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Aerial photo looking down the main path between 20 solar homes with the Washington Monument at the end. Photo showing vertical tubes on the roof of a solar home above solar panels on the side of the house.

Roof-mounted evacuated tube collectors were a key part of the Kansas team's hot water system.

Photo showing a kitchen, including a refrigerator, sink, oven, and dishwasher.

Some of Texas A&M's appliances are nicely grouped in their compact and well-designed kitchen.

Solar Decathlon 2007

Daily Journal - October 20, 2007

Last Day for Public Tours

Today is a huge day for public tours in the village. The houses are open from 10 a.m. to 5 p.m. on this, the last day the complete village will exist for another two years. Even though the competition for overall winner has ended, the teams are still excited to share their story and the story of solar power with everyone who comes here from around the world.

For the last several days, our journal has reported on the winners of several of the Solar Decathlon's ten contests. These were awards scored by teams of jurors who are experts in the appropriate fields for the architecture, engineering, communications, lighting, and market viability contests. But there are five other contests that are also critical to success in the Solar Decathlon and these are scored by actually measuring performance, such as meeting certain temperature requirements.

There are no jury judgments in these contests; they are "hard-wired" (or frequently wireless, these days) measurements in the comfort zone, appliances, hot water, energy balance, and getting around contests. Each of these contests is worth a total of 100 points and while placing in any of them is an honor in itself, these scores have a significant impact on determining the Solar Decathlon's overall winner.

The awards for these performance measurement contests couldn't be presented without the talented and very hard-working Instrumentation Team, with whom the decathletes become very well acquainted during the competition. This team consists of Ed Hancock, Greg Barker, Norm Weaver, Paul Norton, Charles Newcombe, Greg Shoukas, and Sara Farrar-Nagy.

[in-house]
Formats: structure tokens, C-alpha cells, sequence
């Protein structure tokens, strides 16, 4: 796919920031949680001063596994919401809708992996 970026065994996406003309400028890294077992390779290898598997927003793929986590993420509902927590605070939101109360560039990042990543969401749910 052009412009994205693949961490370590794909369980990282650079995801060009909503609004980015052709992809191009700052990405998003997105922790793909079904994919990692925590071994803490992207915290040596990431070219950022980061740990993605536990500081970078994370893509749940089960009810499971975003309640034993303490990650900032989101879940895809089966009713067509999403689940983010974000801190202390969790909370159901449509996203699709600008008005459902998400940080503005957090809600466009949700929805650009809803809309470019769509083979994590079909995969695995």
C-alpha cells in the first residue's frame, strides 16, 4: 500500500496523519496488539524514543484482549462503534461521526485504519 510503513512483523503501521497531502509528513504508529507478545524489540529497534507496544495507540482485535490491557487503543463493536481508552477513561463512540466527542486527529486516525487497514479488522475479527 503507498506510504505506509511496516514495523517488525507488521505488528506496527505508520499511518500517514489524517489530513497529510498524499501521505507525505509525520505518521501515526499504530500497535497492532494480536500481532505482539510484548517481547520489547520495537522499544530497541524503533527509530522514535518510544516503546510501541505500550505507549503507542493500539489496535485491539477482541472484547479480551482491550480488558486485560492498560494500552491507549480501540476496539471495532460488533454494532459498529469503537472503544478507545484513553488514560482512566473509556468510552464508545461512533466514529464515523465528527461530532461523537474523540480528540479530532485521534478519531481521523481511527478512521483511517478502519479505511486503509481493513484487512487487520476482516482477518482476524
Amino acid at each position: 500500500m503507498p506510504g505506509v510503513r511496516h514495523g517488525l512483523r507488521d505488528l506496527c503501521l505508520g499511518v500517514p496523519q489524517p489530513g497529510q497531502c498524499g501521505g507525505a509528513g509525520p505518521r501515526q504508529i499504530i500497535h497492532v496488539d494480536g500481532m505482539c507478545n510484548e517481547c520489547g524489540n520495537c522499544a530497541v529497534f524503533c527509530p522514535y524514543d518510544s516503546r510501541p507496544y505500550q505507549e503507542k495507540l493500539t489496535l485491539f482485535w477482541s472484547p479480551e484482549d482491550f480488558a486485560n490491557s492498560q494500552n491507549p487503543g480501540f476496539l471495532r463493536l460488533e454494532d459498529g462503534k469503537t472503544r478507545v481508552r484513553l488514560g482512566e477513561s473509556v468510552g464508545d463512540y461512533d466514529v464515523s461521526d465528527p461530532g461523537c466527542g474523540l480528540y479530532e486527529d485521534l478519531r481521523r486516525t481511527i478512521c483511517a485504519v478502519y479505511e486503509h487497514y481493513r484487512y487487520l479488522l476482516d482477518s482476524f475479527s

Let's look briefly at the placements in each of these performance contests.

Comfort Zone Contest—The Solar Decathlon teams design their houses to maintain a steady, uniform, comfortable temperature and humidity throughout. Placements for this contest are as follows:

1st Place, University of Illinois, 81.343 points
2nd Place, Team Montréal (École de Technologie Supérieure, Université de Montréal, McGill University), 77.852 points
3rd Place, University of Texas at Austin, 75.716 points

Appliances Contest—The houses are required to reproduce appliance energy use in the average U.S. home, which includes maintaining prescribed temperature ranges in their refrigerators and freezers, washing and drying towels, cooking and serving meals, running a dishwasher, and operating a TV/video player and a computer. Placements for this contest are as follows:

1st Place, Texas A&M University, 98.191 points
2nd Place, Santa Clara University, 93.767 points
3rd Place, Technische Universität Darmstadt, 89.206 points

Hot Water Contest—This contest demonstrates that solar hot water systems can supply all the hot water that households use daily for bathing, laundry, and dishwashing. There were several teams that achieved a perfect score of 100 points in this challenging contest, including Santa Clara University, Penn State, Universidad de Puerto Rico, the Kansas Project (Kansas State University and University of Kansas), and University of Texas at Austin.

Energy Balance Contest—Teams are required to use only the energy generated by the solar electric systems (also called photovoltaic or "PV" systems) on their houses during the competition. Seven teams achieved a perfect score of 100 points in this critical contest by the energy supplied to the batteries being at least as much as the energy removed from the batteries during the competition. These teams are Technische Universität Darmstadt, University of Maryland, Santa Clara University, Universidad Politécnica de Madrid, Massachusetts Institute of Technology, Carnegie Mellon University, and University of Cincinnati.

Getting Around Contest—Powering a street-legal, commercially-available electric vehicle with the house's solar electric system is also a factor in the competition. Points are awarded based on how many miles each team completes and the placements for this contest are as follows:

1st Place, University of Colorado, 86.335 points
2nd Place, Santa Clara University, 84.946 points
3rd Place, Georgia Institute of Technology, 84.010 points

All of these teams are great competitors and we honor their achievements in these contests.